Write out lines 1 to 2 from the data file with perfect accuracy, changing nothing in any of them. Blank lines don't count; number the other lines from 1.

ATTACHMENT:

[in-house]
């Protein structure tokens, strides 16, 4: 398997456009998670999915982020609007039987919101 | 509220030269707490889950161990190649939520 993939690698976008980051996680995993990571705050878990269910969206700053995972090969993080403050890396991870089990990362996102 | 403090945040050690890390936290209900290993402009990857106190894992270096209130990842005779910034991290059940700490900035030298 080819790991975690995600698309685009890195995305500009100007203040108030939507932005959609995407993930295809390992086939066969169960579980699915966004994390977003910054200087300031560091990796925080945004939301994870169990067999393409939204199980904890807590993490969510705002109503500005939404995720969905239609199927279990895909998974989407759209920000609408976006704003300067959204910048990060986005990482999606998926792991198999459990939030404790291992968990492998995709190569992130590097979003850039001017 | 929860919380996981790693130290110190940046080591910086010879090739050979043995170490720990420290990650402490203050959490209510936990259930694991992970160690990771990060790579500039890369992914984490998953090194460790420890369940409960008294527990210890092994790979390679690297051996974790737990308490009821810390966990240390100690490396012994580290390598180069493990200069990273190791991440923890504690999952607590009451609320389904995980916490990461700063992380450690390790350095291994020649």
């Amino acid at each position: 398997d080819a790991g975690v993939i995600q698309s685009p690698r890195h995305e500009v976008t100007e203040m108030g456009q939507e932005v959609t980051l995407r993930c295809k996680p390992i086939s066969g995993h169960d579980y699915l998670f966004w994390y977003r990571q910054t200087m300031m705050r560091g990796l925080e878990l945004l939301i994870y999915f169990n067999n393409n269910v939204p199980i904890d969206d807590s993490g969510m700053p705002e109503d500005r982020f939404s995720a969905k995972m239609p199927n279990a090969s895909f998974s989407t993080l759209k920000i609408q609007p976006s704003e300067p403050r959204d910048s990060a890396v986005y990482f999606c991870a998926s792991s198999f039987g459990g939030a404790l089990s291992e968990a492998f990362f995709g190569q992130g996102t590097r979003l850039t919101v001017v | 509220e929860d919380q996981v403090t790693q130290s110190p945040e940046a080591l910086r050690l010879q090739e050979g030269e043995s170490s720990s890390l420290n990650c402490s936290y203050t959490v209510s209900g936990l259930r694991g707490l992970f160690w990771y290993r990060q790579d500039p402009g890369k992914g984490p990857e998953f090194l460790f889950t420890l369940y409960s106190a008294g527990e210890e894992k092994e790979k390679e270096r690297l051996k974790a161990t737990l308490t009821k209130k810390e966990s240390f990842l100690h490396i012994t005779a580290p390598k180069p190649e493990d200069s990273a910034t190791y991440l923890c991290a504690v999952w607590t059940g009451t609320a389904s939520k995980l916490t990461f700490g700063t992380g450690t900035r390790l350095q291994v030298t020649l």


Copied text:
[in-house]
């Protein structure tokens, strides 16, 4: 398997456009998670999915982020609007039987919101 | 509220030269707490889950161990190649939520 993939690698976008980051996680995993990571705050878990269910969206700053995972090969993080403050890396991870089990990362996102 | 403090945040050690890390936290209900290993402009990857106190894992270096209130990842005779910034991290059940700490900035030298 080819790991975690995600698309685009890195995305500009100007203040108030939507932005959609995407993930295809390992086939066969169960579980699915966004994390977003910054200087300031560091990796925080945004939301994870169990067999393409939204199980904890807590993490969510705002109503500005939404995720969905239609199927279990895909998974989407759209920000609408976006704003300067959204910048990060986005990482999606998926792991198999459990939030404790291992968990492998995709190569992130590097979003850039001017 | 929860919380996981790693130290110190940046080591910086010879090739050979043995170490720990420290990650402490203050959490209510936990259930694991992970160690990771990060790579500039890369992914984490998953090194460790420890369940409960008294527990210890092994790979390679690297051996974790737990308490009821810390966990240390100690490396012994580290390598180069493990200069990273190791991440923890504690999952607590009451609320389904995980916490990461700063992380450690390790350095291994020649």